Disclaimer: I was provided a copy of this book from NetGalley. 

To sum up my feelings about this book in one word: wow. 

I started this book with no preconceptions about it. I had heard of it, vaguely, but hadn't done any research on it whatsoever. When I requested it from NetGalley, I barely read the description. 

Thus, I didn't really know what to expect. That's usually the best way to start a book: fresh. 

The Lauras is a sweeping story, romantic in that way that it is invested in relationships, both small and big, and the ways in which our lives spread out from us, reverberating over and over again. It's about America, about choosing to live your life your own way. It's touching and frustrating, all at once.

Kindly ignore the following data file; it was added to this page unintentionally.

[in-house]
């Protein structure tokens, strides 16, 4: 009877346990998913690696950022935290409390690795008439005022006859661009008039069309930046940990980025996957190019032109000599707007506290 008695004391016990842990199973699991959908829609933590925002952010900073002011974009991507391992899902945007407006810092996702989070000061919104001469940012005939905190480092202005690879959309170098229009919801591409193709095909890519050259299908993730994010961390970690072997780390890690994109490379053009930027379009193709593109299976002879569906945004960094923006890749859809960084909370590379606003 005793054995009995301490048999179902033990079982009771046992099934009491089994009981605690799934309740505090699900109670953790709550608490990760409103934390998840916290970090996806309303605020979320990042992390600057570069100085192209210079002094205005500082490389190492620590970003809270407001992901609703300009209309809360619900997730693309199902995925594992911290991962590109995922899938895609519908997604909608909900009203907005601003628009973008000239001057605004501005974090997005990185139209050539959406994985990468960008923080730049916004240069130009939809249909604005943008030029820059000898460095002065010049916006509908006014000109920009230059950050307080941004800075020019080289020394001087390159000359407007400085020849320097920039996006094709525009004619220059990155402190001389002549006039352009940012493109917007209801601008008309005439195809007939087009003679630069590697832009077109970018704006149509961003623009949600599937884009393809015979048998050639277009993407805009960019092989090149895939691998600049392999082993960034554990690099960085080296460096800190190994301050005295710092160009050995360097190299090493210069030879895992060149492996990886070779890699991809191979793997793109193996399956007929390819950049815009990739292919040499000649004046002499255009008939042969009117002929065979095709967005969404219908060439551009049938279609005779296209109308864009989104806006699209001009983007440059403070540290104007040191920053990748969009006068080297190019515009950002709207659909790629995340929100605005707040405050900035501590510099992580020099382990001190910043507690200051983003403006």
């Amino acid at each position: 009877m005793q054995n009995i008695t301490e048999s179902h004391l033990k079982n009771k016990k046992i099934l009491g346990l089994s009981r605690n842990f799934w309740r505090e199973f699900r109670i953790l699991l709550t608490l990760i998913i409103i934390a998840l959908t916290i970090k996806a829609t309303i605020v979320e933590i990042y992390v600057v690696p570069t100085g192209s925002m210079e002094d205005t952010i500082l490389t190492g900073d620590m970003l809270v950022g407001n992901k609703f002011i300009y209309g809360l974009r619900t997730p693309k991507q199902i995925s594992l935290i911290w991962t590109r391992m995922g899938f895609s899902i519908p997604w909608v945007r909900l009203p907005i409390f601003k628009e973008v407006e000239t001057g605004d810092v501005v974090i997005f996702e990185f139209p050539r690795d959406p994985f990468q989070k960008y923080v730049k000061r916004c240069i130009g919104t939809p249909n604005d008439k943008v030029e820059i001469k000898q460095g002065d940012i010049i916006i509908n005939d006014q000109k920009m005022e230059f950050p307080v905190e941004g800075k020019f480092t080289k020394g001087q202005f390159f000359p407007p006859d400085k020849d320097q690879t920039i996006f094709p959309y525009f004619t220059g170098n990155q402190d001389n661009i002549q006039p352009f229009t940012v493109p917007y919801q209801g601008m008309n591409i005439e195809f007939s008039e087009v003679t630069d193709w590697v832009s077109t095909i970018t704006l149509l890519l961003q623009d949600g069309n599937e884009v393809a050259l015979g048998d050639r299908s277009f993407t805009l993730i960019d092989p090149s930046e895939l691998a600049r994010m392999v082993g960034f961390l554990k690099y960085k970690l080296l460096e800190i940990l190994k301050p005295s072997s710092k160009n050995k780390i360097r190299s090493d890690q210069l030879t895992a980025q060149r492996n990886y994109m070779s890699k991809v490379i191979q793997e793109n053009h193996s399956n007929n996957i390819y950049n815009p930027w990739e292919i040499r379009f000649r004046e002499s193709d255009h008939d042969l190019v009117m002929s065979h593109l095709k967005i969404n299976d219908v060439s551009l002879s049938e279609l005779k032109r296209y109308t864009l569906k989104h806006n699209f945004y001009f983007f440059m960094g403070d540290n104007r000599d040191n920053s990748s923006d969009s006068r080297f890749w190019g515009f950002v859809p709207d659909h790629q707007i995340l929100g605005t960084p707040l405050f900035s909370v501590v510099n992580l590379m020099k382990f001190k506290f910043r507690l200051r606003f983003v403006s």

I have to give Sara Taylor credit for portraying characters outside the binary: Alex, the main character, is genderless, preferring to exist as an either-or-neither. (For the sake of this review, I will refer to Alex by the singular "they" pronoun. Alex's mother, called Ma throughout the novel, will be referred to by the pronoun "she/her.") This is the first book I have read with such a character--one that is still vibrant and loving, sexual and full. Just not defined by a singular gender. I also appreciate that Alex's mother is attracted to both men and women, referenced multiple times throughout the book in the form of the Lauras, and that many periphery characters are portrayed as bisexual as well.